Last week, the Night Time Industries Association teamed up with the Save Our Scene campaign and the Brixton BID collective of local businesses to urge music fans and the music community to communicate their support for the Brixton Academy to the local authority.

The three organisations offered suggested text that highlighted the venue's importance to both the London and UK music scenes, as well as supporting AMG itself, including the statement: "For decades the Brixton Academy under Academy Music Group management has been a safe and inclusive space for people to enjoy a wide range of cultural activities".

With the deadline for formally submitting support now passed, the NTIA has revealed that more than 20,000 representations were made. The trade group's CEO Michael Kill says: "We have been overwhelmed with the level of response to this campaign, with over 20,000 representations made by music fans to Lambeth Council with support from The Prodigy, Muse, Defected, NME, Mixmag, Music Week, Skunk Anansie and many more".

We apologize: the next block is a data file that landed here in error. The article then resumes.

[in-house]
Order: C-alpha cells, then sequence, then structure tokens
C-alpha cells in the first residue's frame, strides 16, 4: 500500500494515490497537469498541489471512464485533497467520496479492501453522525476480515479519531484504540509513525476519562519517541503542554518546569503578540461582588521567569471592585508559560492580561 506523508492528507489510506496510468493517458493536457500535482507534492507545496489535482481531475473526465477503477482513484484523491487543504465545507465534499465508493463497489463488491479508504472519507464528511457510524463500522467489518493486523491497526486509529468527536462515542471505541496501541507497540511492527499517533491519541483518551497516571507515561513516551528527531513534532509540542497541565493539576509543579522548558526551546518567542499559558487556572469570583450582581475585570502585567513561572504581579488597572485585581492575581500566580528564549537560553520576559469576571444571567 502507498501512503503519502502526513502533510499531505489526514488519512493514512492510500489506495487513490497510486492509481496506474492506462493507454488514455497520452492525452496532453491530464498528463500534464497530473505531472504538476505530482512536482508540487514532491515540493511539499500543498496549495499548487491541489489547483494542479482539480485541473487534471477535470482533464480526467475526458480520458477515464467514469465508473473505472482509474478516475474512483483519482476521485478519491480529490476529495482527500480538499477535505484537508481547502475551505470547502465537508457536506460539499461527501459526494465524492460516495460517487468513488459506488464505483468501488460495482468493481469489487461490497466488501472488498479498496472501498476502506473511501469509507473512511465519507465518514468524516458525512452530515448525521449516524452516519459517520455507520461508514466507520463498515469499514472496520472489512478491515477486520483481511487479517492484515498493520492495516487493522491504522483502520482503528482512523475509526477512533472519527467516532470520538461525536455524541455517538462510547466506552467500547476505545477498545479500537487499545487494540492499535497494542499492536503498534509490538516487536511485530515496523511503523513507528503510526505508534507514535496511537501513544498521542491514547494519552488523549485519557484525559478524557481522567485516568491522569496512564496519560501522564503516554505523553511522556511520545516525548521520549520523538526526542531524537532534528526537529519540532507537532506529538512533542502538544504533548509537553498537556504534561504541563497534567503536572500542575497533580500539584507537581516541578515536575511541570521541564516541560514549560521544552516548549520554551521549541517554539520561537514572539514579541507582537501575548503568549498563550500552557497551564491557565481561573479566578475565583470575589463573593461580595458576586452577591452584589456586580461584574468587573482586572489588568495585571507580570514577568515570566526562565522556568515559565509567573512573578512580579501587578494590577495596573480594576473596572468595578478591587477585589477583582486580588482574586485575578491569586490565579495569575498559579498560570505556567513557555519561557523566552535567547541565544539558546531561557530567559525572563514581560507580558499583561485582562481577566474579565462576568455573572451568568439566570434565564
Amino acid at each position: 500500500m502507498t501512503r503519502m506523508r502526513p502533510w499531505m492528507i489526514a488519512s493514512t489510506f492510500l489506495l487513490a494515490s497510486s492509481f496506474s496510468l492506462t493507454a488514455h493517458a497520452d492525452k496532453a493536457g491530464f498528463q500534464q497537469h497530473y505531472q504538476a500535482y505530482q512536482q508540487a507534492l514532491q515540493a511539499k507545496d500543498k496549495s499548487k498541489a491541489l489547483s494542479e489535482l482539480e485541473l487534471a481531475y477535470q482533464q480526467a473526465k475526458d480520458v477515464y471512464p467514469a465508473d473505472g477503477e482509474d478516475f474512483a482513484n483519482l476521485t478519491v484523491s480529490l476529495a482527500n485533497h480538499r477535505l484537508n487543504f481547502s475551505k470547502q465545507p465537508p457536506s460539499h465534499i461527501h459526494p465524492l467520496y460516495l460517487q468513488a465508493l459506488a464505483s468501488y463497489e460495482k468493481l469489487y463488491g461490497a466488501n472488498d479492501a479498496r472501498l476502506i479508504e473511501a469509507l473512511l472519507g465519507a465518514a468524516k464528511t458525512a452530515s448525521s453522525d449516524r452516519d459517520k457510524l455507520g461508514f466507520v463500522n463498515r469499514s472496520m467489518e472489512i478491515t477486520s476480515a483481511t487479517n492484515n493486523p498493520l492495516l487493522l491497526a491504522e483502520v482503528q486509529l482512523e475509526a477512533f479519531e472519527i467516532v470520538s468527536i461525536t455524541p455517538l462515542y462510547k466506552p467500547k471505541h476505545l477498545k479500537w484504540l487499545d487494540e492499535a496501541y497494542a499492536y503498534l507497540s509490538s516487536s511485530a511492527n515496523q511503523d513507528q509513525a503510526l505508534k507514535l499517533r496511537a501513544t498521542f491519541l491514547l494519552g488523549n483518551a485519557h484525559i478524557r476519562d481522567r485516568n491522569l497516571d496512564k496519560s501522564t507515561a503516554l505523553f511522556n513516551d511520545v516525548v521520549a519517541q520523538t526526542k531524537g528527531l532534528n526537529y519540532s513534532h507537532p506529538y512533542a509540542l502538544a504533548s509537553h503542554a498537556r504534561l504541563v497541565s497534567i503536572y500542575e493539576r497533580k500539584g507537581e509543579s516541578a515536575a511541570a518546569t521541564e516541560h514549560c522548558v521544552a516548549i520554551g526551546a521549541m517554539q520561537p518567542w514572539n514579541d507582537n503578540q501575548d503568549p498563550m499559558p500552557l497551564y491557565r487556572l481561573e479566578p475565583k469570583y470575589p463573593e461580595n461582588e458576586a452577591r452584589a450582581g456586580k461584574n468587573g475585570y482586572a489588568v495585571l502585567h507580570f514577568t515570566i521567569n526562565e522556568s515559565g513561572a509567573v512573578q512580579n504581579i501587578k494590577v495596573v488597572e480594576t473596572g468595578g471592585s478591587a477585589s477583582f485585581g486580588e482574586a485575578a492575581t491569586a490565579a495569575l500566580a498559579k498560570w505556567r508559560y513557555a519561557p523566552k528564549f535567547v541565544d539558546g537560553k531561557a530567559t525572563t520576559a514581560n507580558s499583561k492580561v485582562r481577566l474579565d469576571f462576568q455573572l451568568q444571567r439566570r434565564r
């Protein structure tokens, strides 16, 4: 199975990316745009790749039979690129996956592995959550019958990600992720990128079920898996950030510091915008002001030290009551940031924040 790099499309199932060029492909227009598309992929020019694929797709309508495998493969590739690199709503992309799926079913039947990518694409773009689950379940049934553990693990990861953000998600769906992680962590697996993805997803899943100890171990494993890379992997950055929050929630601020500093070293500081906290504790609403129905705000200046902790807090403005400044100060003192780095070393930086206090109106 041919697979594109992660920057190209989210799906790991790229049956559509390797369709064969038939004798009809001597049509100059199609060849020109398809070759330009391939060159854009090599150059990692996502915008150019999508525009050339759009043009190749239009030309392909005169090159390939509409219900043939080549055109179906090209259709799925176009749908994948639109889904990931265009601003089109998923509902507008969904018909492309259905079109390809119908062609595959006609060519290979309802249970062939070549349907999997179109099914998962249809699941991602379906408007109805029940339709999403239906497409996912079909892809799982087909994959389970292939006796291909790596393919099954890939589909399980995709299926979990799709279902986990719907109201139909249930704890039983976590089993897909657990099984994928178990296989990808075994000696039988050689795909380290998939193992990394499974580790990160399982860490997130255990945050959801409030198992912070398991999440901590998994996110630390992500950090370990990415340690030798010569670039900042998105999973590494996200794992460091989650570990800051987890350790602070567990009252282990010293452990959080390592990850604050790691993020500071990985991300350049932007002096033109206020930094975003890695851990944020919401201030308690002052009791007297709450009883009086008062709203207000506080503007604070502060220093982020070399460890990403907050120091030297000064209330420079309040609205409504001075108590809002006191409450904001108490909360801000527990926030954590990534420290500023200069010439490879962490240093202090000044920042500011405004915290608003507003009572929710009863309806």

Meanwhile, Save Our Scene CEO George Fleming adds: "The response to this campaign has been immense and further highlights the public's desire for Brixton Academy to have a future as a live music venue. Lambeth Council must do everything they can to preserve Brixton Academy. Displacing a community would be a dangerous move which could result in a lot more work for themselves and the Met Police".

And Brixton BID MD Gianluca Rizzo says: "The huge support for the Brixton Academy with 20,000 letters submitted to Lambeth and thousands of messages across all social media show the importance of this venue. However, we cannot forget that a delayed decision has a negative impact on Brixton businesses, in fact since its closure, over half a million pounds per week is being lost in visitors spending. Let's turn the lights back on for Brixton".